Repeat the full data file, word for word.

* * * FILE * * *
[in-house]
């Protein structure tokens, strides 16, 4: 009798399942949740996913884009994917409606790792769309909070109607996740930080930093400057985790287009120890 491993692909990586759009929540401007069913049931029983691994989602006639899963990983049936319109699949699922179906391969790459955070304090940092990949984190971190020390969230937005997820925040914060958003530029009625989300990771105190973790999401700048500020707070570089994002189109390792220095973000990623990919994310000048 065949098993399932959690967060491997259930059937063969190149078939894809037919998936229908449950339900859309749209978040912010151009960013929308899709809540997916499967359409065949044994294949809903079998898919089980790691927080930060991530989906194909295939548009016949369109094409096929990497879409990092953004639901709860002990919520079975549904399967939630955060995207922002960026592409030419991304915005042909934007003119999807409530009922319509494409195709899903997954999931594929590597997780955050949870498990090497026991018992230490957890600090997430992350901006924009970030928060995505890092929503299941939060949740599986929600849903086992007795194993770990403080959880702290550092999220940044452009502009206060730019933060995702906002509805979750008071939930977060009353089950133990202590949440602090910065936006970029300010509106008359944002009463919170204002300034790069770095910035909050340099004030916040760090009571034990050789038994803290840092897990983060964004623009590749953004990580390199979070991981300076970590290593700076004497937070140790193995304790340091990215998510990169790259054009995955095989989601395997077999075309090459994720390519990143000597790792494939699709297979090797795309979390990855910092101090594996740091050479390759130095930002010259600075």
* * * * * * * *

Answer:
[in-house]
């Protein structure tokens, strides 16, 4: 009798399942949740996913884009994917409606790792769309909070109607996740930080930093400057985790287009120890 491993692909990586759009929540401007069913049931029983691994989602006639899963990983049936319109699949699922179906391969790459955070304090940092990949984190971190020390969230937005997820925040914060958003530029009625989300990771105190973790999401700048500020707070570089994002189109390792220095973000990623990919994310000048 065949098993399932959690967060491997259930059937063969190149078939894809037919998936229908449950339900859309749209978040912010151009960013929308899709809540997916499967359409065949044994294949809903079998898919089980790691927080930060991530989906194909295939548009016949369109094409096929990497879409990092953004639901709860002990919520079975549904399967939630955060995207922002960026592409030419991304915005042909934007003119999807409530009922319509494409195709899903997954999931594929590597997780955050949870498990090497026991018992230490957890600090997430992350901006924009970030928060995505890092929503299941939060949740599986929600849903086992007795194993770990403080959880702290550092999220940044452009502009206060730019933060995702906002509805979750008071939930977060009353089950133990202590949440602090910065936006970029300010509106008359944002009463919170204002300034790069770095910035909050340099004030916040760090009571034990050789038994803290840092897990983060964004623009590749953004990580390199979070991981300076970590290593700076004497937070140790193995304790340091990215998510990169790259054009995955095989989601395997077999075309090459994720390519990143000597790792494939699709297979090797795309979390990855910092101090594996740091050479390759130095930002010259600075």